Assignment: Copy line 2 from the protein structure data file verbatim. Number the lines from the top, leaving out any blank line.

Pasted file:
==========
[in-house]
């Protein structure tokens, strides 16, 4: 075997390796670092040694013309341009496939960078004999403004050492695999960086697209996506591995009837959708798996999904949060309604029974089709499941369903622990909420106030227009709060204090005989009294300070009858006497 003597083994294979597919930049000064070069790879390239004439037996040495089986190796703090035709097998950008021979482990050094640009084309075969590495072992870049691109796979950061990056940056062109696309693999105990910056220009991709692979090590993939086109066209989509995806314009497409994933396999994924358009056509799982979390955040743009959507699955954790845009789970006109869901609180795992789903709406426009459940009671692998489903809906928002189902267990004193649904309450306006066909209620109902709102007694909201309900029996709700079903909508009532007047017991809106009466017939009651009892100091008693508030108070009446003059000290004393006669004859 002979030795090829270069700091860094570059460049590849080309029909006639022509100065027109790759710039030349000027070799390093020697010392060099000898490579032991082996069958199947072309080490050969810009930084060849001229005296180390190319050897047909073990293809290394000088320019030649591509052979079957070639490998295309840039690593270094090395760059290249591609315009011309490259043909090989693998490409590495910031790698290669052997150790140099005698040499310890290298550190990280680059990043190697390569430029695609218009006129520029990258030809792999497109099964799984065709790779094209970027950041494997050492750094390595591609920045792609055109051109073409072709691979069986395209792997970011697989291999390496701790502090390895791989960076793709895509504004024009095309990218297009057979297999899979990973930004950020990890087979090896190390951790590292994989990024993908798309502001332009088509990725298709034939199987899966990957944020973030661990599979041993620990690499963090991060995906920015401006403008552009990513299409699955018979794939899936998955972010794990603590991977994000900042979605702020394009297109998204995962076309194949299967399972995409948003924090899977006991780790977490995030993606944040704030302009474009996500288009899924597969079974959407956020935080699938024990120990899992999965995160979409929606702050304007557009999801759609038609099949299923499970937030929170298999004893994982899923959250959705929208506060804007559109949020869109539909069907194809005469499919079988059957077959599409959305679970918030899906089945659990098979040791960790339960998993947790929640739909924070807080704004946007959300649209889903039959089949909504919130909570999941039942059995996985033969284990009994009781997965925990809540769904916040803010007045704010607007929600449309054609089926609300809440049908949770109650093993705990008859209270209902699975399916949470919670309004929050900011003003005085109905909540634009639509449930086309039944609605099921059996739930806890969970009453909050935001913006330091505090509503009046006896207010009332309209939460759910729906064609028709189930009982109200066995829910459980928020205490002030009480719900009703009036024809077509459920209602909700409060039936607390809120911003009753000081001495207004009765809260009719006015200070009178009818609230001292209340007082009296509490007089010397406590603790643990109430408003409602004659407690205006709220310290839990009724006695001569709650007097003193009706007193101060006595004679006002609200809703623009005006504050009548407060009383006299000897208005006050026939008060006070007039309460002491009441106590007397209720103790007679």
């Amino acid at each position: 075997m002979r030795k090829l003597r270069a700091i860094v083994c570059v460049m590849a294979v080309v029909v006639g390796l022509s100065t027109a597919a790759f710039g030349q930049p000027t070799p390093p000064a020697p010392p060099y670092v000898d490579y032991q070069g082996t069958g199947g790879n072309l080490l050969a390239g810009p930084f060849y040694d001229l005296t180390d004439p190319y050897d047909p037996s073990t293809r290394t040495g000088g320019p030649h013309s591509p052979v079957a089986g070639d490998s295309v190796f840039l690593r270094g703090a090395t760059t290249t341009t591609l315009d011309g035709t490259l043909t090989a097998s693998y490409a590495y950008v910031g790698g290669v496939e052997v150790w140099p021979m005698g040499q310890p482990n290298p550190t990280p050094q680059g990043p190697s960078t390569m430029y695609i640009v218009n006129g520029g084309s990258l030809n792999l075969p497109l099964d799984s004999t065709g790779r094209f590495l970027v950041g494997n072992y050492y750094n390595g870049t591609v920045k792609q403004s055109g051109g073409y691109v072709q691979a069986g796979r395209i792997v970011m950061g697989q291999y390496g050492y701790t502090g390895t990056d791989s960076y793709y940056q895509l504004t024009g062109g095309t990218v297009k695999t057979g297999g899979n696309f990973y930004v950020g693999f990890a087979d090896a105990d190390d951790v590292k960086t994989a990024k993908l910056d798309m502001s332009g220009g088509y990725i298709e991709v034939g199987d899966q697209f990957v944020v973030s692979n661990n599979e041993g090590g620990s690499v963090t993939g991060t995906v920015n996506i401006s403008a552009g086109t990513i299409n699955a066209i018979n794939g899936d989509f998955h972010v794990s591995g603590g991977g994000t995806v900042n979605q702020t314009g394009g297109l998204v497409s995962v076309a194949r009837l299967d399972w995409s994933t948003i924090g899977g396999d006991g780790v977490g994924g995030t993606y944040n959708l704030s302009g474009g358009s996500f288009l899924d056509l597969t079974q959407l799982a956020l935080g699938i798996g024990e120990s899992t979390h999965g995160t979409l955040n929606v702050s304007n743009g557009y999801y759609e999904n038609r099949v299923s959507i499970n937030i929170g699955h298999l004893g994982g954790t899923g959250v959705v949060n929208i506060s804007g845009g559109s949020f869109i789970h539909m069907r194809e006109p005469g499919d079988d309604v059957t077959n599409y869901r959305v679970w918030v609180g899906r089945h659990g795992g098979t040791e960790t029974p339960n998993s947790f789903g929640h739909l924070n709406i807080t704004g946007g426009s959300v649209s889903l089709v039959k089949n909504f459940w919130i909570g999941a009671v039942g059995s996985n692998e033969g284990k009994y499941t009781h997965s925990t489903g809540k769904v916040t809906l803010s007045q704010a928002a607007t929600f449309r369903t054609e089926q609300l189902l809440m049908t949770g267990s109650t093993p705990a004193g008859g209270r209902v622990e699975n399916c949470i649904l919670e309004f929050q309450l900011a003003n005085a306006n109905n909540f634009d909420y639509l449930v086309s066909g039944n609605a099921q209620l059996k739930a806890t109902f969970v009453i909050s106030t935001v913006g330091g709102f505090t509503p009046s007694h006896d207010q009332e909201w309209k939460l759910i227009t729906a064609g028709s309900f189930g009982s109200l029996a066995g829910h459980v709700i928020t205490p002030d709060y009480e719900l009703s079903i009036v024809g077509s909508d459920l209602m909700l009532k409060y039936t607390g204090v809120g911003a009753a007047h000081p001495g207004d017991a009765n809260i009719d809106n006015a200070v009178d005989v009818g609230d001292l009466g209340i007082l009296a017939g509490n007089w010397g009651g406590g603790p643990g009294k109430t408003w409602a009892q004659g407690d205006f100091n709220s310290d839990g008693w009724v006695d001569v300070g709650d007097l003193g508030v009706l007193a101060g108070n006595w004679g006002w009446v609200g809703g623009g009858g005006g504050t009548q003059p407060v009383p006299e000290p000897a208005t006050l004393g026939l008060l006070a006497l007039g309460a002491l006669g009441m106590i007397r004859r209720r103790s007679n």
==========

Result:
């Protein structure tokens, strides 16, 4: 075997390796670092040694013309341009496939960078004999403004050492695999960086697209996506591995009837959708798996999904949060309604029974089709499941369903622990909420106030227009709060204090005989009294300070009858006497 003597083994294979597919930049000064070069790879390239004439037996040495089986190796703090035709097998950008021979482990050094640009084309075969590495072992870049691109796979950061990056940056062109696309693999105990910056220009991709692979090590993939086109066209989509995806314009497409994933396999994924358009056509799982979390955040743009959507699955954790845009789970006109869901609180795992789903709406426009459940009671692998489903809906928002189902267990004193649904309450306006066909209620109902709102007694909201309900029996709700079903909508009532007047017991809106009466017939009651009892100091008693508030108070009446003059000290004393006669004859 002979030795090829270069700091860094570059460049590849080309029909006639022509100065027109790759710039030349000027070799390093020697010392060099000898490579032991082996069958199947072309080490050969810009930084060849001229005296180390190319050897047909073990293809290394000088320019030649591509052979079957070639490998295309840039690593270094090395760059290249591609315009011309490259043909090989693998490409590495910031790698290669052997150790140099005698040499310890290298550190990280680059990043190697390569430029695609218009006129520029990258030809792999497109099964799984065709790779094209970027950041494997050492750094390595591609920045792609055109051109073409072709691979069986395209792997970011697989291999390496701790502090390895791989960076793709895509504004024009095309990218297009057979297999899979990973930004950020990890087979090896190390951790590292994989990024993908798309502001332009088509990725298709034939199987899966990957944020973030661990599979041993620990690499963090991060995906920015401006403008552009990513299409699955018979794939899936998955972010794990603590991977994000900042979605702020394009297109998204995962076309194949299967399972995409948003924090899977006991780790977490995030993606944040704030302009474009996500288009899924597969079974959407956020935080699938024990120990899992999965995160979409929606702050304007557009999801759609038609099949299923499970937030929170298999004893994982899923959250959705929208506060804007559109949020869109539909069907194809005469499919079988059957077959599409959305679970918030899906089945659990098979040791960790339960998993947790929640739909924070807080704004946007959300649209889903039959089949909504919130909570999941039942059995996985033969284990009994009781997965925990809540769904916040803010007045704010607007929600449309054609089926609300809440049908949770109650093993705990008859209270209902699975399916949470919670309004929050900011003003005085109905909540634009639509449930086309039944609605099921059996739930806890969970009453909050935001913006330091505090509503009046006896207010009332309209939460759910729906064609028709189930009982109200066995829910459980928020205490002030009480719900009703009036024809077509459920209602909700409060039936607390809120911003009753000081001495207004009765809260009719006015200070009178009818609230001292209340007082009296509490007089010397406590603790643990109430408003409602004659407690205006709220310290839990009724006695001569709650007097003193009706007193101060006595004679006002609200809703623009005006504050009548407060009383006299000897208005006050026939008060006070007039309460002491009441106590007397209720103790007679």